Iptables is the tool that is used to manage netfilter, the standard packet filtering and manipulation framework under Linux. As the iptables manpage puts it:
Iptables is used to set up, maintain, and inspect the tables of IPv4 packet filter rules in the Linux kernel. Several different tables may be defined.
Each table contains a number of built-in chains and may also contain user- defined chains.
Each chain is a list of rules which can match a set of packets. Each rule specifies what to do with a packet that matches. This is called a target, which may be a jump to a user-defined chain in the same table.
Python-iptables provides a pythonesque wrapper via python bindings to
iptables under Linux. Interoperability with iptables is achieved via using
the iptables C libraries (
libxtables, and the iptables
extensions), not calling the iptables binary and parsing its output. It is
meant primarily for dynamic and/or complex routers and firewalls, where rules
are often updated or changed, or Python programs wish to interface with the
Linux iptables framework..
If you are looking for
ebtables python bindings, check out
Python-iptables supports Python 2.6, 2.7 and 3.4.
Installing via pip¶
The usual way:
pip install --upgrade python-iptables
Compiling from source¶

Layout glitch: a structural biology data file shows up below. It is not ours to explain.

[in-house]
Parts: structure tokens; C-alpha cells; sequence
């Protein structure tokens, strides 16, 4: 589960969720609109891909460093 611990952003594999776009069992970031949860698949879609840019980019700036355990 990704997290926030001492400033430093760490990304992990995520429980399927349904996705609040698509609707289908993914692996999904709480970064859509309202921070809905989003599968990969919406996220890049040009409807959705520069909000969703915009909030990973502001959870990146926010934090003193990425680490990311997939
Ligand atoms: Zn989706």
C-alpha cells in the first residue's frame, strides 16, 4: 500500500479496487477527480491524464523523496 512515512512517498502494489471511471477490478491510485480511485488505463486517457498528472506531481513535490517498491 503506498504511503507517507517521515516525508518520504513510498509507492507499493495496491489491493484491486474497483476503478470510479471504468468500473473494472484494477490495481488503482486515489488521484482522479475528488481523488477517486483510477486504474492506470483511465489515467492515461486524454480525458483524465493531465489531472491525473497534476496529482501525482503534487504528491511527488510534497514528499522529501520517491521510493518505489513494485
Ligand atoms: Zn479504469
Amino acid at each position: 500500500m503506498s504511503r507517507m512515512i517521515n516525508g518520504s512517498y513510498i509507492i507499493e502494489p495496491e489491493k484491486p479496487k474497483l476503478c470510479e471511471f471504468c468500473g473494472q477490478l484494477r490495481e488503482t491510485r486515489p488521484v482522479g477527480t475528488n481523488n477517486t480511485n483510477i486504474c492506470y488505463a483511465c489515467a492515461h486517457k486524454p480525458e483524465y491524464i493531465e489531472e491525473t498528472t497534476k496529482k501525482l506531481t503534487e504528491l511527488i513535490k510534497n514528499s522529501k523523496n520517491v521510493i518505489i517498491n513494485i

First make sure you have iptables installed (most Linux distributions install
it by default).
Python-iptables needs the shared libraries
libxtables.so coming with iptables, they are installed in
You can compile
python-iptables in the usual distutils way:
% cd python-iptables % python setup.py build
If you like,
python-iptables can also be installed into a
% mkvirtualenv python-iptables % python setup.py install
If you install
python-iptables as a system package, make sure the
distutils installs shared libraries is in the dynamic
linker’s search path (it’s in
/etc/ld.so.conf or in one of the files in
/etc/ld.co.conf.d). Under Ubuntu
distutils by default
Now you can run the tests:
% sudo PATH=$PATH python setup.py test WARNING: this test will manipulate iptables rules. Don't do this on a production machine. Would you like to continue? y/n y [...]
PATH=$PATH part is necessary after
sudo if you have installed into
sudo will reset your environment to a system
Once everything is in place you can fire up python to check whether the package can be imported:
% sudo PATH=$PATH python >>> import iptc >>>
Of course you need to be root to be able to use iptables.
Using a custom iptables install¶
If you are stuck on a system with an old version of
iptables, you can
install a more up to date version to a custom location, and ask
python-iptables to use libraries at that location.
% git clone git://git.netfilter.org/iptables && cd iptables % ./autogen.sh % ./configure --prefix=/tmp/iptables % make % make install
Make sure the dependencies
iptables needs are installed.
Now you can point
python-iptables to this install path via:
% sudo PATH=$PATH IPTABLES_LIBDIR=/tmp/iptables/lib XTABLES_LIBDIR=/tmp/iptables/lib/xtables python >>> import iptc >>>